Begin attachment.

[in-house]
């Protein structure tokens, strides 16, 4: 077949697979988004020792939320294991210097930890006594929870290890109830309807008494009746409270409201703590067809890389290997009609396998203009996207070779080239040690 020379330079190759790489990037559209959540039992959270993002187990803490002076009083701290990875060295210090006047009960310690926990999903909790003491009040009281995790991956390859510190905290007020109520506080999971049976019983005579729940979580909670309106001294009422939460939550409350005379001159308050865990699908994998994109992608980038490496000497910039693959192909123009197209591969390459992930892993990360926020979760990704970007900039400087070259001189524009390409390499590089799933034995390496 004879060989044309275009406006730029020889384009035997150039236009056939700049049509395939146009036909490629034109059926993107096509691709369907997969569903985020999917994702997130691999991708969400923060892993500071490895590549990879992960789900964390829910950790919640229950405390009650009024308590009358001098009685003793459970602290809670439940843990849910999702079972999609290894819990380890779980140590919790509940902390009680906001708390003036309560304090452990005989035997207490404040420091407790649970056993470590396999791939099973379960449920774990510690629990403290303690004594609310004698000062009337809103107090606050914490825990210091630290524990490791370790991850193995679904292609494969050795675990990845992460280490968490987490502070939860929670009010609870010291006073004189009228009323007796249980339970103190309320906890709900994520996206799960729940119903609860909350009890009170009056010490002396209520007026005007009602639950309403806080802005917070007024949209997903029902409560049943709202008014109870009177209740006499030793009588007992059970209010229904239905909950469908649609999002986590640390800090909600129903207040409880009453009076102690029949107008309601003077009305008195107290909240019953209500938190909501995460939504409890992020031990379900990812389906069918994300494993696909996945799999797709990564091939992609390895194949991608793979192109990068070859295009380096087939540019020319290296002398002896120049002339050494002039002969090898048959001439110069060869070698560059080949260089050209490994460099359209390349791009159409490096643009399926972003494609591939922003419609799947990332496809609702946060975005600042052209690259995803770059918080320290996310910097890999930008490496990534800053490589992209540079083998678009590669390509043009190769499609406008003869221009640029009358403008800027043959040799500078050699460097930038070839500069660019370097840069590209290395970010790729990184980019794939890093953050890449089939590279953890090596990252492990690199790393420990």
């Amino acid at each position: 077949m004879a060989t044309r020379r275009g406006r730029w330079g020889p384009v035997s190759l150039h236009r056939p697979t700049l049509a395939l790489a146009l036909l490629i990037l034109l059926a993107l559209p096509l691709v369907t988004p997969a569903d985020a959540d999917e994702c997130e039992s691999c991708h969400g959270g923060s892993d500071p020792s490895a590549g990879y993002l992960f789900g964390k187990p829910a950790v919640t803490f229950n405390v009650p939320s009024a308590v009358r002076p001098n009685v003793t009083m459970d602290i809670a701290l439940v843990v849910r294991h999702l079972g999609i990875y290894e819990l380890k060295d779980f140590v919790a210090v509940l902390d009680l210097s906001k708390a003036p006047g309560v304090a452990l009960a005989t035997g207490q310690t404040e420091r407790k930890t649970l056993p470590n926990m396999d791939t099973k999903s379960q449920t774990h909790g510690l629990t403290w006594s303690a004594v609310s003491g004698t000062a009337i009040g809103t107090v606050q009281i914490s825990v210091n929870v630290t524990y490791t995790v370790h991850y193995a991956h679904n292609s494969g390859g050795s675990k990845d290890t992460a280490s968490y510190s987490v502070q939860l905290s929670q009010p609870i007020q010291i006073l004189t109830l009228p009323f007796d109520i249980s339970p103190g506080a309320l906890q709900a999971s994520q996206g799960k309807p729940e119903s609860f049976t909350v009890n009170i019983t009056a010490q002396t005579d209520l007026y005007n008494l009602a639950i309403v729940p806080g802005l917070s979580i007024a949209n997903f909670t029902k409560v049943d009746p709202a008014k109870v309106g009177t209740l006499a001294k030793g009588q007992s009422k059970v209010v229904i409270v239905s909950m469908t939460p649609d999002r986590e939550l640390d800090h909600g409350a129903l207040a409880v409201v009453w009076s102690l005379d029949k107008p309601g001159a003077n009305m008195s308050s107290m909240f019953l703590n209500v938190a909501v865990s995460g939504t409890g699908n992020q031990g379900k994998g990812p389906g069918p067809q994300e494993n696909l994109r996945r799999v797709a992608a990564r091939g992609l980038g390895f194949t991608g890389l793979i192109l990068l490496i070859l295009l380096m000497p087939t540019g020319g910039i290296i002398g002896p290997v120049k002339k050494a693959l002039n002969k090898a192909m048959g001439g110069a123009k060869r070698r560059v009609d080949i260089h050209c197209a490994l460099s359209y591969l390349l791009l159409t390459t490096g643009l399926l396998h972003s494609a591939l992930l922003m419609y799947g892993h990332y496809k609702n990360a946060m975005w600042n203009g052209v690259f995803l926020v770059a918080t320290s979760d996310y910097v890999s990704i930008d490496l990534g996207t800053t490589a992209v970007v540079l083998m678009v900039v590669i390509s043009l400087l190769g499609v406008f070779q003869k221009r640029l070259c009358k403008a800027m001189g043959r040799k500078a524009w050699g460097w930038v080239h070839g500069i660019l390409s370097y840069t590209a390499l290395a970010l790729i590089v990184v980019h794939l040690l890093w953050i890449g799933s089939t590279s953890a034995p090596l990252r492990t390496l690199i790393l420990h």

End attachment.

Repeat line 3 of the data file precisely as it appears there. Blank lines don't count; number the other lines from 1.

């Amino acid at each position: 077949m004879a060989t044309r020379r275009g406006r730029w330079g020889p384009v035997s190759l150039h236009r056939p697979t700049l049509a395939l790489a146009l036909l490629i990037l034109l059926a993107l559209p096509l691709v369907t988004p997969a569903d985020a959540d999917e994702c997130e039992s691999c991708h969400g959270g923060s892993d500071p020792s490895a590549g990879y993002l992960f789900g964390k187990p829910a950790v919640t803490f229950n405390v009650p939320s009024a308590v009358r002076p001098n009685v003793t009083m459970d602290i809670a701290l439940v843990v849910r294991h999702l079972g999609i990875y290894e819990l380890k060295d779980f140590v919790a210090v509940l902390d009680l210097s906001k708390a003036p006047g309560v304090a452990l009960a005989t035997g207490q310690t404040e420091r407790k930890t649970l056993p470590n926990m396999d791939t099973k999903s379960q449920t774990h909790g510690l629990t403290w006594s303690a004594v609310s003491g004698t000062a009337i009040g809103t107090v606050q009281i914490s825990v210091n929870v630290t524990y490791t995790v370790h991850y193995a991956h679904n292609s494969g390859g050795s675990k990845d290890t992460a280490s968490y510190s987490v502070q939860l905290s929670q009010p609870i007020q010291i006073l004189t109830l009228p009323f007796d109520i249980s339970p103190g506080a309320l906890q709900a999971s994520q996206g799960k309807p729940e119903s609860f049976t909350v009890n009170i019983t009056a010490q002396t005579d209520l007026y005007n008494l009602a639950i309403v729940p806080g802005l917070s979580i007024a949209n997903f909670t029902k409560v049943d009746p709202a008014k109870v309106g009177t209740l006499a001294k030793g009588q007992s009422k059970v209010v229904i409270v239905s909950m469908t939460p649609d999002r986590e939550l640390d800090h909600g409350a129903l207040a409880v409201v009453w009076s102690l005379d029949k107008p309601g001159a003077n009305m008195s308050s107290m909240f019953l703590n209500v938190a909501v865990s995460g939504t409890g699908n992020q031990g379900k994998g990812p389906g069918p067809q994300e494993n696909l994109r996945r799999v797709a992608a990564r091939g992609l980038g390895f194949t991608g890389l793979i192109l990068l490496i070859l295009l380096m000497p087939t540019g020319g910039i290296i002398g002896p290997v120049k002339k050494a693959l002039n002969k090898a192909m048959g001439g110069a123009k060869r070698r560059v009609d080949i260089h050209c197209a490994l460099s359209y591969l390349l791009l159409t390459t490096g643009l399926l396998h972003s494609a591939l992930l922003m419609y799947g892993h990332y496809k609702n990360a946060m975005w600042n203009g052209v690259f995803l926020v770059a918080t320290s979760d996310y910097v890999s990704i930008d490496l990534g996207t800053t490589a992209v970007v540079l083998m678009v900039v590669i390509s043009l400087l190769g499609v406008f070779q003869k221009r640029l070259c009358k403008a800027m001189g043959r040799k500078a524009w050699g460097w930038v080239h070839g500069i660019l390409s370097y840069t590209a390499l290395a970010l790729i590089v990184v980019h794939l040690l890093w953050i890449g799933s089939t590279s953890a034995p090596l990252r492990t390496l690199i790393l420990h």